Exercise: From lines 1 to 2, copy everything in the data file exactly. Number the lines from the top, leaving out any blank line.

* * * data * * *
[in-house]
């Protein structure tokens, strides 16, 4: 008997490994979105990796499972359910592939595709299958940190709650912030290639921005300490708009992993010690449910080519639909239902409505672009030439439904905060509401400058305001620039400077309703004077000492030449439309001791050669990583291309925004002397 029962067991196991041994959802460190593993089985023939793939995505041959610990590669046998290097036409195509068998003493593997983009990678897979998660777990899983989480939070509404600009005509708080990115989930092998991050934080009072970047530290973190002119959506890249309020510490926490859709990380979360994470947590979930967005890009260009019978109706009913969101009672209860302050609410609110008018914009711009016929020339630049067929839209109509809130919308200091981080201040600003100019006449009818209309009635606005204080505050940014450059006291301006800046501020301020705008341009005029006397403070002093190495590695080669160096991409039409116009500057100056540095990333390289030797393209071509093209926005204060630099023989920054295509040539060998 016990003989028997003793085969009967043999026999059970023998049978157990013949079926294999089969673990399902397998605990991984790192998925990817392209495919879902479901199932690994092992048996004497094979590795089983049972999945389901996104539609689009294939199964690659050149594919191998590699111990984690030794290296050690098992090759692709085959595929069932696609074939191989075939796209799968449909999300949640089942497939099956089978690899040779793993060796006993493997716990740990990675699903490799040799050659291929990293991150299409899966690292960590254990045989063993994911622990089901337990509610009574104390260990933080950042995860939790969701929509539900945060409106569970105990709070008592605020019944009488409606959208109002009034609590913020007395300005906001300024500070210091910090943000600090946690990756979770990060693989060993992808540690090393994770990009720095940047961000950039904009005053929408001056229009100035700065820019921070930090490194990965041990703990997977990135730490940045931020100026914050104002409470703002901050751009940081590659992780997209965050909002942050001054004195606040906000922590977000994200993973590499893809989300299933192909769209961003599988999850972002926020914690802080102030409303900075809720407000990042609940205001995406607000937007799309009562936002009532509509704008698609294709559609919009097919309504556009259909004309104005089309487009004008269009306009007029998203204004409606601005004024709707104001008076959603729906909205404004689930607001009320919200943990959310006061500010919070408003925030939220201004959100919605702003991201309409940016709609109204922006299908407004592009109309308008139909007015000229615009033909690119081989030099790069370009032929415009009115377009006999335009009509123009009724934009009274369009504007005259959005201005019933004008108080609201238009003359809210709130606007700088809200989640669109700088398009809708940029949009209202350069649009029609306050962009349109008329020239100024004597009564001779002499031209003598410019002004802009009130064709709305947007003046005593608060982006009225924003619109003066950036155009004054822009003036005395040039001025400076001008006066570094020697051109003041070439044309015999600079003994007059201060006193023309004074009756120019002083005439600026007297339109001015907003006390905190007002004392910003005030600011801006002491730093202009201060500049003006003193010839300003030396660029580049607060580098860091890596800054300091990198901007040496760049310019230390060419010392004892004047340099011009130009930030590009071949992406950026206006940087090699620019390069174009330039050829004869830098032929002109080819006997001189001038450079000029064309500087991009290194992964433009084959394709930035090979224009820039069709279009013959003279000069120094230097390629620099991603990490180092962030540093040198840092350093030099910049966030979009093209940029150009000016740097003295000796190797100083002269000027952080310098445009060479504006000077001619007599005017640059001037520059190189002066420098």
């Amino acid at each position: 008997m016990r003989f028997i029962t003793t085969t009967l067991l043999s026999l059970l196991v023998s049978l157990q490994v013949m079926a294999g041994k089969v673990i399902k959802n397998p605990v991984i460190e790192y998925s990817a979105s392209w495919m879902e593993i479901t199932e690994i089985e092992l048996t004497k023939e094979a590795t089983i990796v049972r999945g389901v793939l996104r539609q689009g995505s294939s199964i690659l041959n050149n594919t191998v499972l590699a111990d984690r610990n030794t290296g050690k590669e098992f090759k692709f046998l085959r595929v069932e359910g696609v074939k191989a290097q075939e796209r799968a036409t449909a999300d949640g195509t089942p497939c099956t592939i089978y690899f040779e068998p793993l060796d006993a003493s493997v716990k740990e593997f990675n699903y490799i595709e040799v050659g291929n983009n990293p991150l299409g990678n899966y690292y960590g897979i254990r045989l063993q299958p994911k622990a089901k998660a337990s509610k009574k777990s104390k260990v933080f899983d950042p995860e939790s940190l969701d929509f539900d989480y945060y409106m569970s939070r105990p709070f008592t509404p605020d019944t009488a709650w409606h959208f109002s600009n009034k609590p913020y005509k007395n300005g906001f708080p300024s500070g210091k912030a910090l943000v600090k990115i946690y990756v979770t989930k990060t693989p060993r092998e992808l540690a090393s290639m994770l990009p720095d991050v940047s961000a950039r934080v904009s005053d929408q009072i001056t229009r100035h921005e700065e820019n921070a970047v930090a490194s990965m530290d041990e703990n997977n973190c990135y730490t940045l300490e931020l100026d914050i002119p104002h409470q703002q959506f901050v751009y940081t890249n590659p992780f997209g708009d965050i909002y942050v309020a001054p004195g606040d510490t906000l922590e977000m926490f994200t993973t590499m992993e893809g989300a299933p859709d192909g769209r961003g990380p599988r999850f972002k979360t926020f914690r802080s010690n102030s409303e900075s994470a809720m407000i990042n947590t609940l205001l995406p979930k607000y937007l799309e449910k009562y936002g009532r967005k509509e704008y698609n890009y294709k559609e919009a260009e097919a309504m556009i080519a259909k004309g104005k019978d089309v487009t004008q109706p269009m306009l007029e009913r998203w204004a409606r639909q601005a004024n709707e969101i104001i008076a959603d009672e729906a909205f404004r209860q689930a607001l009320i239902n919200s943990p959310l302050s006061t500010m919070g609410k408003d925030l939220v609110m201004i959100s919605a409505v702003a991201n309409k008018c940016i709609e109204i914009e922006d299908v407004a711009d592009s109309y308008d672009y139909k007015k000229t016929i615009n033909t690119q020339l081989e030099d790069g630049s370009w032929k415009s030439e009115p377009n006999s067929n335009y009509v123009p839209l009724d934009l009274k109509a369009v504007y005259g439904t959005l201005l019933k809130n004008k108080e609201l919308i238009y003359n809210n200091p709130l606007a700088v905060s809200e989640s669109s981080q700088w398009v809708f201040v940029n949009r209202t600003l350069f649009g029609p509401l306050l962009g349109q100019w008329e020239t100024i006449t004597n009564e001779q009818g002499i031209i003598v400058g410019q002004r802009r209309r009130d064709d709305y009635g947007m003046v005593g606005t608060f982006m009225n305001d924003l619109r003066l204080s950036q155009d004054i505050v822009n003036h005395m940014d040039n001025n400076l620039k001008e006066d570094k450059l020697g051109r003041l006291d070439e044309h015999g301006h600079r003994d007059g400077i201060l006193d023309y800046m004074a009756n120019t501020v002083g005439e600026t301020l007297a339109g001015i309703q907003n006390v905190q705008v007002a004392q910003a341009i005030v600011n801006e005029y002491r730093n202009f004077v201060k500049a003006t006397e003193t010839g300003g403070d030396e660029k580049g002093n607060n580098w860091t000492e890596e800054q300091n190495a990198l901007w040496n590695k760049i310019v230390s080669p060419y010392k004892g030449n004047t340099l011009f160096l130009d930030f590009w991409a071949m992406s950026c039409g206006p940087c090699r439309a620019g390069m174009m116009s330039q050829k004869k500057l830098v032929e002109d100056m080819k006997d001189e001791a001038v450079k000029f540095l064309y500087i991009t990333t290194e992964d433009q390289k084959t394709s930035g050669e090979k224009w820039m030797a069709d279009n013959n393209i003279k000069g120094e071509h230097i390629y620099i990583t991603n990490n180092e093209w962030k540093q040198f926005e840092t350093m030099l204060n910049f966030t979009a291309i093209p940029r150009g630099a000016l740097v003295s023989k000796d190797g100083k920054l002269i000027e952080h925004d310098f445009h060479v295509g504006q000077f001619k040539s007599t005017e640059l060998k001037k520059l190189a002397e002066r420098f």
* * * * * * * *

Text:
[in-house]
């Protein structure tokens, strides 16, 4: 008997490994979105990796499972359910592939595709299958940190709650912030290639921005300490708009992993010690449910080519639909239902409505672009030439439904905060509401400058305001620039400077309703004077000492030449439309001791050669990583291309925004002397 029962067991196991041994959802460190593993089985023939793939995505041959610990590669046998290097036409195509068998003493593997983009990678897979998660777990899983989480939070509404600009005509708080990115989930092998991050934080009072970047530290973190002119959506890249309020510490926490859709990380979360994470947590979930967005890009260009019978109706009913969101009672209860302050609410609110008018914009711009016929020339630049067929839209109509809130919308200091981080201040600003100019006449009818209309009635606005204080505050940014450059006291301006800046501020301020705008341009005029006397403070002093190495590695080669160096991409039409116009500057100056540095990333390289030797393209071509093209926005204060630099023989920054295509040539060998 016990003989028997003793085969009967043999026999059970023998049978157990013949079926294999089969673990399902397998605990991984790192998925990817392209495919879902479901199932690994092992048996004497094979590795089983049972999945389901996104539609689009294939199964690659050149594919191998590699111990984690030794290296050690098992090759692709085959595929069932696609074939191989075939796209799968449909999300949640089942497939099956089978690899040779793993060796006993493997716990740990990675699903490799040799050659291929990293991150299409899966690292960590254990045989063993994911622990089901337990509610009574104390260990933080950042995860939790969701929509539900945060409106569970105990709070008592605020019944009488409606959208109002009034609590913020007395300005906001300024500070210091910090943000600090946690990756979770990060693989060993992808540690090393994770990009720095940047961000950039904009005053929408001056229009100035700065820019921070930090490194990965041990703990997977990135730490940045931020100026914050104002409470703002901050751009940081590659992780997209965050909002942050001054004195606040906000922590977000994200993973590499893809989300299933192909769209961003599988999850972002926020914690802080102030409303900075809720407000990042609940205001995406607000937007799309009562936002009532509509704008698609294709559609919009097919309504556009259909004309104005089309487009004008269009306009007029998203204004409606601005004024709707104001008076959603729906909205404004689930607001009320919200943990959310006061500010919070408003925030939220201004959100919605702003991201309409940016709609109204922006299908407004592009109309308008139909007015000229615009033909690119081989030099790069370009032929415009009115377009006999335009009509123009009724934009009274369009504007005259959005201005019933004008108080609201238009003359809210709130606007700088809200989640669109700088398009809708940029949009209202350069649009029609306050962009349109008329020239100024004597009564001779002499031209003598410019002004802009009130064709709305947007003046005593608060982006009225924003619109003066950036155009004054822009003036005395040039001025400076001008006066570094020697051109003041070439044309015999600079003994007059201060006193023309004074009756120019002083005439600026007297339109001015907003006390905190007002004392910003005030600011801006002491730093202009201060500049003006003193010839300003030396660029580049607060580098860091890596800054300091990198901007040496760049310019230390060419010392004892004047340099011009130009930030590009071949992406950026206006940087090699620019390069174009330039050829004869830098032929002109080819006997001189001038450079000029064309500087991009290194992964433009084959394709930035090979224009820039069709279009013959003279000069120094230097390629620099991603990490180092962030540093040198840092350093030099910049966030979009093209940029150009000016740097003295000796190797100083002269000027952080310098445009060479504006000077001619007599005017640059001037520059190189002066420098």